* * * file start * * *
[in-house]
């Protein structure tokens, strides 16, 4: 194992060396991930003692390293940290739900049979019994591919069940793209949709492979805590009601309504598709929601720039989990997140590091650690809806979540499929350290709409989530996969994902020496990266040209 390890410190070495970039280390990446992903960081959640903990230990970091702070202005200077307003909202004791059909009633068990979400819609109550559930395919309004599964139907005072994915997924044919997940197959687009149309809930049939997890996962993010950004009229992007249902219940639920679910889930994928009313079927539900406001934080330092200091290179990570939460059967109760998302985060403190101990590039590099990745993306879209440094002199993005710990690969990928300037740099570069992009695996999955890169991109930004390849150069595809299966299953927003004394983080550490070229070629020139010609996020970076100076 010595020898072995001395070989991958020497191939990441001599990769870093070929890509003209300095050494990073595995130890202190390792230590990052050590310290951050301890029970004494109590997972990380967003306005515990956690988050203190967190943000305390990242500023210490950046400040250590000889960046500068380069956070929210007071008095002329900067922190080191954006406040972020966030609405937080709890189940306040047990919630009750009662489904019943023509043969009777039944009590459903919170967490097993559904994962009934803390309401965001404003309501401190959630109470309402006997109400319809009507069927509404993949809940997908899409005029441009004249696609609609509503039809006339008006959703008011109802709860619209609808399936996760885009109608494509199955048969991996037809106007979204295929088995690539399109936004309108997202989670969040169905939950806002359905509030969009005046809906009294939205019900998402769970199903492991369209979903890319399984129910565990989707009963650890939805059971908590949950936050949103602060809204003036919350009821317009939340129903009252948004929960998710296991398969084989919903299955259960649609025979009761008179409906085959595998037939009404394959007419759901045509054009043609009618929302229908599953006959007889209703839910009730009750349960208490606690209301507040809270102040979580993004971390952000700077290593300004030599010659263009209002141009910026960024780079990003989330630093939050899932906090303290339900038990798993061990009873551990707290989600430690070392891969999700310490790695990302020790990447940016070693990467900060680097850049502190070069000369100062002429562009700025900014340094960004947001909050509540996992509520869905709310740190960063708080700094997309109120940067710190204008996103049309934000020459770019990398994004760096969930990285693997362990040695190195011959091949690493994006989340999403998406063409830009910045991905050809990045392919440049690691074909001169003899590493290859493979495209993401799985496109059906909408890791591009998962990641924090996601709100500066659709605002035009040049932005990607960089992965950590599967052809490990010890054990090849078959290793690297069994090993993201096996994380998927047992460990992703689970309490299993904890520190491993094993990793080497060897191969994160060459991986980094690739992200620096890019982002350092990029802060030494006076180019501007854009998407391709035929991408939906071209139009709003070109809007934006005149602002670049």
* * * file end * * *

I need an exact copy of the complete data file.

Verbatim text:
[in-house]
């Protein structure tokens, strides 16, 4: 194992060396991930003692390293940290739900049979019994591919069940793209949709492979805590009601309504598709929601720039989990997140590091650690809806979540499929350290709409989530996969994902020496990266040209 390890410190070495970039280390990446992903960081959640903990230990970091702070202005200077307003909202004791059909009633068990979400819609109550559930395919309004599964139907005072994915997924044919997940197959687009149309809930049939997890996962993010950004009229992007249902219940639920679910889930994928009313079927539900406001934080330092200091290179990570939460059967109760998302985060403190101990590039590099990745993306879209440094002199993005710990690969990928300037740099570069992009695996999955890169991109930004390849150069595809299966299953927003004394983080550490070229070629020139010609996020970076100076 010595020898072995001395070989991958020497191939990441001599990769870093070929890509003209300095050494990073595995130890202190390792230590990052050590310290951050301890029970004494109590997972990380967003306005515990956690988050203190967190943000305390990242500023210490950046400040250590000889960046500068380069956070929210007071008095002329900067922190080191954006406040972020966030609405937080709890189940306040047990919630009750009662489904019943023509043969009777039944009590459903919170967490097993559904994962009934803390309401965001404003309501401190959630109470309402006997109400319809009507069927509404993949809940997908899409005029441009004249696609609609509503039809006339008006959703008011109802709860619209609808399936996760885009109608494509199955048969991996037809106007979204295929088995690539399109936004309108997202989670969040169905939950806002359905509030969009005046809906009294939205019900998402769970199903492991369209979903890319399984129910565990989707009963650890939805059971908590949950936050949103602060809204003036919350009821317009939340129903009252948004929960998710296991398969084989919903299955259960649609025979009761008179409906085959595998037939009404394959007419759901045509054009043609009618929302229908599953006959007889209703839910009730009750349960208490606690209301507040809270102040979580993004971390952000700077290593300004030599010659263009209002141009910026960024780079990003989330630093939050899932906090303290339900038990798993061990009873551990707290989600430690070392891969999700310490790695990302020790990447940016070693990467900060680097850049502190070069000369100062002429562009700025900014340094960004947001909050509540996992509520869905709310740190960063708080700094997309109120940067710190204008996103049309934000020459770019990398994004760096969930990285693997362990040695190195011959091949690493994006989340999403998406063409830009910045991905050809990045392919440049690691074909001169003899590493290859493979495209993401799985496109059906909408890791591009998962990641924090996601709100500066659709605002035009040049932005990607960089992965950590599967052809490990010890054990090849078959290793690297069994090993993201096996994380998927047992460990992703689970309490299993904890520190491993094993990793080497060897191969994160060459991986980094690739992200620096890019982002350092990029802060030494006076180019501007854009998407391709035929991408939906071209139009709003070109809007934006005149602002670049």